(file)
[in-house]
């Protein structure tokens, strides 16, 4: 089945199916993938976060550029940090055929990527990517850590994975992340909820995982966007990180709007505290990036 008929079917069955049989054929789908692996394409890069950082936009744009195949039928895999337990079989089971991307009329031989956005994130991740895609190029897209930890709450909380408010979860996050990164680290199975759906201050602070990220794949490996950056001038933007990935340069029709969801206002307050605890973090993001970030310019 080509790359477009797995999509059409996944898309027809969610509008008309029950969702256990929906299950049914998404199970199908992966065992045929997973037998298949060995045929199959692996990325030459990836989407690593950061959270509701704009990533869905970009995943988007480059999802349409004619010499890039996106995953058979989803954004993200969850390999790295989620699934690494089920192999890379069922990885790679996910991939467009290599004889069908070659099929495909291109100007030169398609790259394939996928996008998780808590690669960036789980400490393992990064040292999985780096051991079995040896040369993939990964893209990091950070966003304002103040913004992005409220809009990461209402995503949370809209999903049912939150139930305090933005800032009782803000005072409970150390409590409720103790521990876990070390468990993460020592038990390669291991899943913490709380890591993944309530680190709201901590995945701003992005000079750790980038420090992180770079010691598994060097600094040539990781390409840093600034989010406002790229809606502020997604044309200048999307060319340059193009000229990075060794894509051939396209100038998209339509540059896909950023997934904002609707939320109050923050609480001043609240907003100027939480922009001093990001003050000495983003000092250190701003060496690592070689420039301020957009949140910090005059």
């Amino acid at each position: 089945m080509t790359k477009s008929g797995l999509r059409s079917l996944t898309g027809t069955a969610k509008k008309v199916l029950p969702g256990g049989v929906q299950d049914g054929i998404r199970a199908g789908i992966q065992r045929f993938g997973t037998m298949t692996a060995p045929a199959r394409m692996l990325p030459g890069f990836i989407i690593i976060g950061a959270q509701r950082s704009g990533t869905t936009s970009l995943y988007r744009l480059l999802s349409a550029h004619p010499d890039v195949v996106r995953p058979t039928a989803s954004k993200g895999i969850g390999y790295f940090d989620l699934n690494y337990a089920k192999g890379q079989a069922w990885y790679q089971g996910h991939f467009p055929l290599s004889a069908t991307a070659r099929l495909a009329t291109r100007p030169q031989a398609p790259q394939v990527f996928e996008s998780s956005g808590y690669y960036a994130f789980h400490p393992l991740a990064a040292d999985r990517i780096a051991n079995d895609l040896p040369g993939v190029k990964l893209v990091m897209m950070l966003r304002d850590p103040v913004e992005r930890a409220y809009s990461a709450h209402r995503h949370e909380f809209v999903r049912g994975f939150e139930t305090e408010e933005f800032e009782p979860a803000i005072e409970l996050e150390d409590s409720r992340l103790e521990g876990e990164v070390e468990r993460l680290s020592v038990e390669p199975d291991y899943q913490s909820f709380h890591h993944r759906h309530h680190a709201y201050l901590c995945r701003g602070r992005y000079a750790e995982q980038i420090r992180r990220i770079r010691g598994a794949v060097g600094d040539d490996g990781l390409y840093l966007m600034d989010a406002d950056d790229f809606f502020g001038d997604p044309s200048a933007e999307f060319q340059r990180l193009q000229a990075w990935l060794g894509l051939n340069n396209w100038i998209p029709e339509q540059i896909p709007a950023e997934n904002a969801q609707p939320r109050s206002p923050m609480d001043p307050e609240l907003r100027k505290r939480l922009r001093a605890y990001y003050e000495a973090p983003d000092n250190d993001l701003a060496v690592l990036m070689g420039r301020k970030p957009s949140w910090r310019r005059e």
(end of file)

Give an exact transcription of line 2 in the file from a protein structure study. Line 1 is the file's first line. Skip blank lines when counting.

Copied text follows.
């Protein structure tokens, strides 16, 4: 089945199916993938976060550029940090055929990527990517850590994975992340909820995982966007990180709007505290990036 008929079917069955049989054929789908692996394409890069950082936009744009195949039928895999337990079989089971991307009329031989956005994130991740895609190029897209930890709450909380408010979860996050990164680290199975759906201050602070990220794949490996950056001038933007990935340069029709969801206002307050605890973090993001970030310019 080509790359477009797995999509059409996944898309027809969610509008008309029950969702256990929906299950049914998404199970199908992966065992045929997973037998298949060995045929199959692996990325030459990836989407690593950061959270509701704009990533869905970009995943988007480059999802349409004619010499890039996106995953058979989803954004993200969850390999790295989620699934690494089920192999890379069922990885790679996910991939467009290599004889069908070659099929495909291109100007030169398609790259394939996928996008998780808590690669960036789980400490393992990064040292999985780096051991079995040896040369993939990964893209990091950070966003304002103040913004992005409220809009990461209402995503949370809209999903049912939150139930305090933005800032009782803000005072409970150390409590409720103790521990876990070390468990993460020592038990390669291991899943913490709380890591993944309530680190709201901590995945701003992005000079750790980038420090992180770079010691598994060097600094040539990781390409840093600034989010406002790229809606502020997604044309200048999307060319340059193009000229990075060794894509051939396209100038998209339509540059896909950023997934904002609707939320109050923050609480001043609240907003100027939480922009001093990001003050000495983003000092250190701003060496690592070689420039301020957009949140910090005059």